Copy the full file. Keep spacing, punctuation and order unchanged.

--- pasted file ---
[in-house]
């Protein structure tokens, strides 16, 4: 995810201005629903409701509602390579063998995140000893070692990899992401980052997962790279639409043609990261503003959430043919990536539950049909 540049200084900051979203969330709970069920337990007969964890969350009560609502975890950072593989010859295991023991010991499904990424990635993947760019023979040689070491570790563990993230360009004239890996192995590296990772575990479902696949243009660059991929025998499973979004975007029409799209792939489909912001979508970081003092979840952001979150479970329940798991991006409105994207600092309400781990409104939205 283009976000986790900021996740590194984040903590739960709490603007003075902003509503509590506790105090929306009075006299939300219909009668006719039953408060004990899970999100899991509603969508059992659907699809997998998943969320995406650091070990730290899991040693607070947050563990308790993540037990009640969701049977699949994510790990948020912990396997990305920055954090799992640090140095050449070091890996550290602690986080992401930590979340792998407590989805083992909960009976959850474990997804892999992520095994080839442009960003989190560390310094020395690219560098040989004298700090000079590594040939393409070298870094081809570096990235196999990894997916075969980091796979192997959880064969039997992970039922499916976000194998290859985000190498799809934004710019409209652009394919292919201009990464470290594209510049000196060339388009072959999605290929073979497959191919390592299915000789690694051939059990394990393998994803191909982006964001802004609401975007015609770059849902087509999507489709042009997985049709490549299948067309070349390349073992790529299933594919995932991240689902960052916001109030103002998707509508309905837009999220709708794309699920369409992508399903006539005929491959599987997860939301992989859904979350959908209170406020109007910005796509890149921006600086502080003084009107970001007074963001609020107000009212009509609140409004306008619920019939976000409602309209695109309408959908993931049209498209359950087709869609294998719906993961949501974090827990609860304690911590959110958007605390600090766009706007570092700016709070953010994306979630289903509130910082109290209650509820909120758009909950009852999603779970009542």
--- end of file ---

[in-house]
């Protein structure tokens, strides 16, 4: 995810201005629903409701509602390579063998995140000893070692990899992401980052997962790279639409043609990261503003959430043919990536539950049909 540049200084900051979203969330709970069920337990007969964890969350009560609502975890950072593989010859295991023991010991499904990424990635993947760019023979040689070491570790563990993230360009004239890996192995590296990772575990479902696949243009660059991929025998499973979004975007029409799209792939489909912001979508970081003092979840952001979150479970329940798991991006409105994207600092309400781990409104939205 283009976000986790900021996740590194984040903590739960709490603007003075902003509503509590506790105090929306009075006299939300219909009668006719039953408060004990899970999100899991509603969508059992659907699809997998998943969320995406650091070990730290899991040693607070947050563990308790993540037990009640969701049977699949994510790990948020912990396997990305920055954090799992640090140095050449070091890996550290602690986080992401930590979340792998407590989805083992909960009976959850474990997804892999992520095994080839442009960003989190560390310094020395690219560098040989004298700090000079590594040939393409070298870094081809570096990235196999990894997916075969980091796979192997959880064969039997992970039922499916976000194998290859985000190498799809934004710019409209652009394919292919201009990464470290594209510049000196060339388009072959999605290929073979497959191919390592299915000789690694051939059990394990393998994803191909982006964001802004609401975007015609770059849902087509999507489709042009997985049709490549299948067309070349390349073992790529299933594919995932991240689902960052916001109030103002998707509508309905837009999220709708794309699920369409992508399903006539005929491959599987997860939301992989859904979350959908209170406020109007910005796509890149921006600086502080003084009107970001007074963001609020107000009212009509609140409004306008619920019939976000409602309209695109309408959908993931049209498209359950087709869609294998719906993961949501974090827990609860304690911590959110958007605390600090766009706007570092700016709070953010994306979630289903509130910082109290209650509820909120758009909950009852999603779970009542």